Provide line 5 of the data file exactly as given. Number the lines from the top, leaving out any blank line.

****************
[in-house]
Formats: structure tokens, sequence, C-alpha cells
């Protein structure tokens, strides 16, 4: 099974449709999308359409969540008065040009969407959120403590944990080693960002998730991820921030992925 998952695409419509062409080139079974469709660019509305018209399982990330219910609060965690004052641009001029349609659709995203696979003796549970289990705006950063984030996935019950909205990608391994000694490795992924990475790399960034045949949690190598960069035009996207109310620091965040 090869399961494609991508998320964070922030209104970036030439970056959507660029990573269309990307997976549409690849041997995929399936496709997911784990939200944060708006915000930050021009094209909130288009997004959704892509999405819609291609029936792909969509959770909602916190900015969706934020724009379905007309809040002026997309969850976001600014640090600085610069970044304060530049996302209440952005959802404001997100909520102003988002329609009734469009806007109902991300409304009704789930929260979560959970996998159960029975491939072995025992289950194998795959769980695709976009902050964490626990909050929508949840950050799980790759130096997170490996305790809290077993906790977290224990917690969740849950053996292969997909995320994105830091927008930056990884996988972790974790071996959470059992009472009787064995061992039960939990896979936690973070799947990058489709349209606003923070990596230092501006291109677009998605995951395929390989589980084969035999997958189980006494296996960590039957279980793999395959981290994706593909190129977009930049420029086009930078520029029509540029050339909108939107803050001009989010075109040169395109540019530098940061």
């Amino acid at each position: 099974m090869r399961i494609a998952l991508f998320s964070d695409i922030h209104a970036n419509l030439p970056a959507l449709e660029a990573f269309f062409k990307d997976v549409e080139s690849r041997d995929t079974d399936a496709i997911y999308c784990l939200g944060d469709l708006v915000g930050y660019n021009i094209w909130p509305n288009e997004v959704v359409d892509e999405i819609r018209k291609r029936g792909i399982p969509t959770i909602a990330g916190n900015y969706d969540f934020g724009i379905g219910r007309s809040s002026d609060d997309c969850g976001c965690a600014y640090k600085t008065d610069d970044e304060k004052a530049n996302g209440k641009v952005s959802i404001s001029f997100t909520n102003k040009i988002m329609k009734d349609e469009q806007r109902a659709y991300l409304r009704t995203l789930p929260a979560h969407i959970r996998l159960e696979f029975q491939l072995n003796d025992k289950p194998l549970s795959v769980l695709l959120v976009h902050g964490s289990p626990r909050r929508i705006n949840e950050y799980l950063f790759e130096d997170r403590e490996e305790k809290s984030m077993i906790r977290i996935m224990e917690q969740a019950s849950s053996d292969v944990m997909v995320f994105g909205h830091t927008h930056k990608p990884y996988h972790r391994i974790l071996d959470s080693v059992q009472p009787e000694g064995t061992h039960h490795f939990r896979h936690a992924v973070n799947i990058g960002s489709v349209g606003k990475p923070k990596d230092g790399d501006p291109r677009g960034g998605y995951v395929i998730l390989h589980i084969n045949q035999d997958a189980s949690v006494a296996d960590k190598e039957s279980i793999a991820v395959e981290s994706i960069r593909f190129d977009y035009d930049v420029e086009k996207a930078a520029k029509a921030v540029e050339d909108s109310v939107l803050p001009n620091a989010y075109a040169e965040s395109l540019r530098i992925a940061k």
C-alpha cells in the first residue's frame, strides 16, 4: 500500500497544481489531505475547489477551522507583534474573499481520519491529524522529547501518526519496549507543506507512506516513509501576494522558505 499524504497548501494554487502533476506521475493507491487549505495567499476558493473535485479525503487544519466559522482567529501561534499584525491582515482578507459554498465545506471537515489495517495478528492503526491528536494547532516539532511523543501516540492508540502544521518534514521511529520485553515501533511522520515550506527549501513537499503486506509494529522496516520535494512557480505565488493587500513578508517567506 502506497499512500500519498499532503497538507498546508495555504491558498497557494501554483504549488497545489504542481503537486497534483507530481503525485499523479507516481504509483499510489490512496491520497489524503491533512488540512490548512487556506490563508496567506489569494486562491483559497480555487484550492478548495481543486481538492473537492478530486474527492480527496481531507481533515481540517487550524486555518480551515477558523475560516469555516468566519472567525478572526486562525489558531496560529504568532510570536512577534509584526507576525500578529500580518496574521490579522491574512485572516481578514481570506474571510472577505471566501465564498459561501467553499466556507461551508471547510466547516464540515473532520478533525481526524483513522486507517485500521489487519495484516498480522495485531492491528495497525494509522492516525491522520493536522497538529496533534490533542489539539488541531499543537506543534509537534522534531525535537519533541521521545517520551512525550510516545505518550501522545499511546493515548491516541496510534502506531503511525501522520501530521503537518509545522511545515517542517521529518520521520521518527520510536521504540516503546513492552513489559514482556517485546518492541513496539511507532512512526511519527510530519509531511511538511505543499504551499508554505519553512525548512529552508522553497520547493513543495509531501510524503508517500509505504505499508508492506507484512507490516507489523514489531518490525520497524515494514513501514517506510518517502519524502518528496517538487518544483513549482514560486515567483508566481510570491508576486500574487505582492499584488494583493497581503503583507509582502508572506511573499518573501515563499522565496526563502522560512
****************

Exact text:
C-alpha cells in the first residue's frame, strides 16, 4: 500500500497544481489531505475547489477551522507583534474573499481520519491529524522529547501518526519496549507543506507512506516513509501576494522558505 499524504497548501494554487502533476506521475493507491487549505495567499476558493473535485479525503487544519466559522482567529501561534499584525491582515482578507459554498465545506471537515489495517495478528492503526491528536494547532516539532511523543501516540492508540502544521518534514521511529520485553515501533511522520515550506527549501513537499503486506509494529522496516520535494512557480505565488493587500513578508517567506 502506497499512500500519498499532503497538507498546508495555504491558498497557494501554483504549488497545489504542481503537486497534483507530481503525485499523479507516481504509483499510489490512496491520497489524503491533512488540512490548512487556506490563508496567506489569494486562491483559497480555487484550492478548495481543486481538492473537492478530486474527492480527496481531507481533515481540517487550524486555518480551515477558523475560516469555516468566519472567525478572526486562525489558531496560529504568532510570536512577534509584526507576525500578529500580518496574521490579522491574512485572516481578514481570506474571510472577505471566501465564498459561501467553499466556507461551508471547510466547516464540515473532520478533525481526524483513522486507517485500521489487519495484516498480522495485531492491528495497525494509522492516525491522520493536522497538529496533534490533542489539539488541531499543537506543534509537534522534531525535537519533541521521545517520551512525550510516545505518550501522545499511546493515548491516541496510534502506531503511525501522520501530521503537518509545522511545515517542517521529518520521520521518527520510536521504540516503546513492552513489559514482556517485546518492541513496539511507532512512526511519527510530519509531511511538511505543499504551499508554505519553512525548512529552508522553497520547493513543495509531501510524503508517500509505504505499508508492506507484512507490516507489523514489531518490525520497524515494514513501514517506510518517502519524502518528496517538487518544483513549482514560486515567483508566481510570491508576486500574487505582492499584488494583493497581503503583507509582502508572506511573499518573501515563499522565496526563502522560512